Searle, a Cape Town artist, works with sculpture, installation and video, using photography as part of her practice. Her works often feature her own body, suggesting autobiographical narratives, as well as focusing more broadly on issues of gender, race, memory and classification in relation to South African and colonial history. Once Removed consists of two triptychs that present Searle's semi-naked body gradually being stained by dye dripping from a floral paper crown.
'The work is informed by ideas of veneration and ways in which we remember and commemorate, in this case through the incorporation of flowers and garlands. The material that I used is wet paper pulp, a heavy material that hugs and shapes and defines the contours of the body, emphasising the three-dimensionality of the body. I am interested in the transformation of the body through strategies of revealing and concealing - and in this work the idea of the veil facilitates that interest. We tend to think of the veil only in a Muslim context but it has a tradition in Christianity and in various ancient Roman civilisations where garlands and heavily draped headdresses and headgear were common. Christ's crown of thorns also comes to mind with this body of work. I have worked very strongly with colour, not only on a formal level in the way the bleeding and the seeping of colour is absorbed by the body and the garment, but also on a conceptual level so that the black flowers seem ominous. Although these are quiet works, there is a suggestion of suffocation, particularly as the hands are clasped, searching for comfort.'
Berni Searle, interviewed by Tamar Garb, South Africa, 2010
Mikhael Subotzky, born 1981
Subotzky, based in Johannesburg, draws on the history of documentary photography, though his large-scale images adopt a more monumental and spectacular aspect. Much of his recent work takes crime and violence as its subject, capturing the structures and rituals of surveillance.
The series Security takes as its subject the guards employed for protection by the middle and upper classes in wealthy districts of Johannesburg. It includes a watched-over street party and a visual catalogue of the garden sheds or 'Wendy houses' that guards sit in to defend the houses and properties of their employers.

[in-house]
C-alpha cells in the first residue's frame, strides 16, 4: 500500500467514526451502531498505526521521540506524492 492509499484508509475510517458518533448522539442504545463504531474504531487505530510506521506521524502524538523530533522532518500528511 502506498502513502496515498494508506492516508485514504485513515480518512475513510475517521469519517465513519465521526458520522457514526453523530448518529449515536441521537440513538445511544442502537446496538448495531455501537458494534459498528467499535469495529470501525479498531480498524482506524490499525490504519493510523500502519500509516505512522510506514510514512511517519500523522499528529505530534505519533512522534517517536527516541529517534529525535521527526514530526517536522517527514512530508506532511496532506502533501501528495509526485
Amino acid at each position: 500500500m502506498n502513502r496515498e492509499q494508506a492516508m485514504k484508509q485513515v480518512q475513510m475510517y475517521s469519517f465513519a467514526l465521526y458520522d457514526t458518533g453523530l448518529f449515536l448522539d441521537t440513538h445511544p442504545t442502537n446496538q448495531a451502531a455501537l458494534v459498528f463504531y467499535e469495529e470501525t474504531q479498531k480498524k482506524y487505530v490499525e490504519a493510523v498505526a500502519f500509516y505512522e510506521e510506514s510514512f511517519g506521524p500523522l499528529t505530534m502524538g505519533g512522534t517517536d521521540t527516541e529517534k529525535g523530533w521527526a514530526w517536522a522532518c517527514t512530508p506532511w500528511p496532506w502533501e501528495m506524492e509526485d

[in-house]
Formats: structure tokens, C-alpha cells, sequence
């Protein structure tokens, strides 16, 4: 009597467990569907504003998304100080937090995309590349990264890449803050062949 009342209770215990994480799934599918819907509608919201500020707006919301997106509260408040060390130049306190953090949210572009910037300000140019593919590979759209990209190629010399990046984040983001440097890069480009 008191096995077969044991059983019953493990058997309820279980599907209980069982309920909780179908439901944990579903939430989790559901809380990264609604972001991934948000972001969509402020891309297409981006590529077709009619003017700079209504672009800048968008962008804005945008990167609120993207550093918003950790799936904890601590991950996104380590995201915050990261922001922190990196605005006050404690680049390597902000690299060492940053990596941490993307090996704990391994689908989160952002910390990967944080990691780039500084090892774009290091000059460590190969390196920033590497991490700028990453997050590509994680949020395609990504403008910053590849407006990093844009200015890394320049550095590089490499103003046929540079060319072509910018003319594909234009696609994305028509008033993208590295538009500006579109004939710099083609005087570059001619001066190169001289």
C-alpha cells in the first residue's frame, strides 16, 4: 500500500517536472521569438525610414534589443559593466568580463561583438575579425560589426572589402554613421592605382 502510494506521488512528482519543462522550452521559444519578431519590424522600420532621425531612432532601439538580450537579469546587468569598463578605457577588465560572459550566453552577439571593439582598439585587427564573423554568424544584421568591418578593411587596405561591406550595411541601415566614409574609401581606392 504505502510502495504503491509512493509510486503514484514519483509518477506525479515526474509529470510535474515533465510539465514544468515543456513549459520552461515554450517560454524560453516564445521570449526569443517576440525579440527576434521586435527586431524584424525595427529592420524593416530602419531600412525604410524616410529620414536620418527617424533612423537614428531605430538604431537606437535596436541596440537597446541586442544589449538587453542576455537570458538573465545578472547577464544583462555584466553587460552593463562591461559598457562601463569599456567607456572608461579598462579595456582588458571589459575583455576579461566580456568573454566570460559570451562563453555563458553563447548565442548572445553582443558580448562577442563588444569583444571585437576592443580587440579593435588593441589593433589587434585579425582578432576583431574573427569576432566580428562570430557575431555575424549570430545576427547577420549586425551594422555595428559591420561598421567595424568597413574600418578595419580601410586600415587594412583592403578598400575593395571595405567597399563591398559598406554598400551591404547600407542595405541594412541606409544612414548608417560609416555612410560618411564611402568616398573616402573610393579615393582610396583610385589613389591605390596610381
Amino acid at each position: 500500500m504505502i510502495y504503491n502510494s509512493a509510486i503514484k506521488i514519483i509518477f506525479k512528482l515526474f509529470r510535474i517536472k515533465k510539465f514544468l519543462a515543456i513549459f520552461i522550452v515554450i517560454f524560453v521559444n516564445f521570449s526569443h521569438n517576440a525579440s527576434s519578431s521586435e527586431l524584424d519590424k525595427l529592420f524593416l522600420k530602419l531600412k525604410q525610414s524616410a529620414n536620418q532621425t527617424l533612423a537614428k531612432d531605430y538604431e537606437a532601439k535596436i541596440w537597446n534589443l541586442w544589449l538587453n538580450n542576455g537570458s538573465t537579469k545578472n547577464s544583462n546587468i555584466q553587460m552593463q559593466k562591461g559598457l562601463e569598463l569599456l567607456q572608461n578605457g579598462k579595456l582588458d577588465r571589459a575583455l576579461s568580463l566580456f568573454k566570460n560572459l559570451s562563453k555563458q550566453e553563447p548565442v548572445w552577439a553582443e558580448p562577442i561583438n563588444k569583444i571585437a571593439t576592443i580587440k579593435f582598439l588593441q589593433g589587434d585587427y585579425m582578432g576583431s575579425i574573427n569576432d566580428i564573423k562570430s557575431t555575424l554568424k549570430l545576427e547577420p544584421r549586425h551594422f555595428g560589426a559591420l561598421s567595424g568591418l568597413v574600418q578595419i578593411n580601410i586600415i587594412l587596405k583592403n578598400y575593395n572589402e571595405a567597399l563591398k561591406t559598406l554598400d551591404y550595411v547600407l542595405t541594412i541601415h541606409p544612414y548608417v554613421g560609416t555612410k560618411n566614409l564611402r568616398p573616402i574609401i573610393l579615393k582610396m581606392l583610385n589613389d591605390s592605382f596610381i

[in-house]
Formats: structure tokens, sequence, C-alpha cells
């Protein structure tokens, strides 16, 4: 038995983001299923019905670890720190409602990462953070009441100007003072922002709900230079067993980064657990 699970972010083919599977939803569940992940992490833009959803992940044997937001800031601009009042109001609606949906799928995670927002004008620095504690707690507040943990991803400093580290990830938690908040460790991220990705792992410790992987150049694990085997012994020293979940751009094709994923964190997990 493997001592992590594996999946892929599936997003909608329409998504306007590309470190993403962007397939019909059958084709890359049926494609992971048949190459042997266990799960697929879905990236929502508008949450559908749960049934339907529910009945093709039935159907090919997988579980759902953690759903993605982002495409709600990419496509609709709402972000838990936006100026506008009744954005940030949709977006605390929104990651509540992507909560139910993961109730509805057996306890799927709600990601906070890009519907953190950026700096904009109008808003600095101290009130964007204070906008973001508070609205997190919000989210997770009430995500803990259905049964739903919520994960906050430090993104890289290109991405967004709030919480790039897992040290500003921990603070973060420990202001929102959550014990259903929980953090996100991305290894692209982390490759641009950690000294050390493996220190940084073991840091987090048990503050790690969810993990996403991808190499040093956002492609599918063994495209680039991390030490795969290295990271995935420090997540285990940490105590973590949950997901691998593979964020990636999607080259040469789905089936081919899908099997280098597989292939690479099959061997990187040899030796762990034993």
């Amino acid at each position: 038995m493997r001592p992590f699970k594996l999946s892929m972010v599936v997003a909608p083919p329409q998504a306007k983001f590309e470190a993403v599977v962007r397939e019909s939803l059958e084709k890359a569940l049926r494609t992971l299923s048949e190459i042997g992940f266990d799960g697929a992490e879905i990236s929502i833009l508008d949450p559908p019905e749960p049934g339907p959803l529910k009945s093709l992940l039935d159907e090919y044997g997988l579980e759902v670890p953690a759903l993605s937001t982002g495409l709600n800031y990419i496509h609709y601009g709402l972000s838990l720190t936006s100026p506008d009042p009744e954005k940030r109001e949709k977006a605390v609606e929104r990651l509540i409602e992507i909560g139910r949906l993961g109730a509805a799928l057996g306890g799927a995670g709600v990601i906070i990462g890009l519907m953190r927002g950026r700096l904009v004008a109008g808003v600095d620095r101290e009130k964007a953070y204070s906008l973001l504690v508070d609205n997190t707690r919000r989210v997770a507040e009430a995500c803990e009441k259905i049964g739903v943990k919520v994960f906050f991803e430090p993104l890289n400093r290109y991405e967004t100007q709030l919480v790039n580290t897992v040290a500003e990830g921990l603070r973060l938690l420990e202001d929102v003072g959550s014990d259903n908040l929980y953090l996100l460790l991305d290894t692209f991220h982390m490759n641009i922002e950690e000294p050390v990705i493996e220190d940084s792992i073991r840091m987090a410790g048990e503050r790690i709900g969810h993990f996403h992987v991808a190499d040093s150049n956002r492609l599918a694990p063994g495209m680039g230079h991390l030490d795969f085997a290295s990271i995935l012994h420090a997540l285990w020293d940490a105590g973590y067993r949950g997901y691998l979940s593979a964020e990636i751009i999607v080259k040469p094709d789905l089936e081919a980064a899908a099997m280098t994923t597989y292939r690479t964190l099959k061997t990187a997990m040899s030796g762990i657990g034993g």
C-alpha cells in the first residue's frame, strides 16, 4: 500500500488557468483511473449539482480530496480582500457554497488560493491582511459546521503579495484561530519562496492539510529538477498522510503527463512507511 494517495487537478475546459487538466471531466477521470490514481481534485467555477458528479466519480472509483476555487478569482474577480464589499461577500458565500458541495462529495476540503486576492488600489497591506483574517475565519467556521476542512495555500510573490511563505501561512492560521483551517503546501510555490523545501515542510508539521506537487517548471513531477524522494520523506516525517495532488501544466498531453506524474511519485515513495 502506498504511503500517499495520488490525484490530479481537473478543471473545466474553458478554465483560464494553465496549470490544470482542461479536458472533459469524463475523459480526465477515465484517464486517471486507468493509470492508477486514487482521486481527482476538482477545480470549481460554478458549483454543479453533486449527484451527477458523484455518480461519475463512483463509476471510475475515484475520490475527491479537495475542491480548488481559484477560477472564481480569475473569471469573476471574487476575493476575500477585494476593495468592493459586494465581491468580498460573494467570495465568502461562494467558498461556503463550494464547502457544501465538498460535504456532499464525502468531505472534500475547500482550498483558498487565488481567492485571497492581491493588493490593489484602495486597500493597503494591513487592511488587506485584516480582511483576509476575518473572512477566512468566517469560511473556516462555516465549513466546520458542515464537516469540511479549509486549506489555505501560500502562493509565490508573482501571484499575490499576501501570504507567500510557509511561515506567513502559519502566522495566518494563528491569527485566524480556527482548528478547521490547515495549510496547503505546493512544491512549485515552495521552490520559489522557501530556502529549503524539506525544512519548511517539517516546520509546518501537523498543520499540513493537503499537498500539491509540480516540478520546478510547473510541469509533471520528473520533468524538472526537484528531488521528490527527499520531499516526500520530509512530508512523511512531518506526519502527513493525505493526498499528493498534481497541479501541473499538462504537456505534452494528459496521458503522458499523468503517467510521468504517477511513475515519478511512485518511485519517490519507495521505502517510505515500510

'I have first experienced, then worked in, and now lived in the suburbs. When I was a child, Wendy Houses lived in suburban backyards for children to play in and imagine themselves in a castle or a mansion. By 2007, they had found their way past the houses and out through the front walls onto the suburban pavements. Stationed there like little models of the real houses behind them, they are a constant shelter to a succession of guards who travel from far-off places to inhabit them and watch the night through. These "Wendy's" or "Zozo's" as they are known are simple in design, just as a child would draw the most essential of houses. They are also one of the few direct visual manifestations of the fear that is implicit in the surroundings.'
Mikhael Subotzky, 2010
Jo Ractliffe, born 1961
Ractliffe took up photography in the early 1980s, forging an approach in dialogue with traditional documentary practice. She has long been interested in the capacity of photography to register the residual effects of traumatic events from the past onto representations of places and populations.
Her series Terreno Ocupado traces the aftermath of the Border War fought by South Africa in Angola in the 1970s and 1980s. Known to South Africans as 'The Border', this was a place of mystery and myth to which family members and friends were sent during Ractliffe's youth. In 2006 she travelled to this area and among the ruins she found tiled murals mapping Portuguese explorations of Africa, echoes of a former colonial presence. Her photographs also depict the migrants that survive in the landscape and the traders in the sprawling market of Roque Santeiro.
'The work is really looking at Luanda and Angola five years after a civil war that went on for 30 odd years… [During the project] I had an argument with an Angolan general's wife who said, "I know people like you, you're not going to photograph the bank, you're not going to photograph these beautiful new complexes, you photograph the terrible parts of the city". But I don't want to do the sanitised picture of the oil high rises you know, because that's not it. I find what's very inspiring about Luanda and what I'm hoping to get in these pictures is a kind of enterprise, you know, the business of life. People are extraordinarily enterprising and people make [something] out of nothing.'
Jo Ractliffe, interviewed by Tamar Garb, South Africa, 2010
Roelof Petrus Van Wyk, born 1969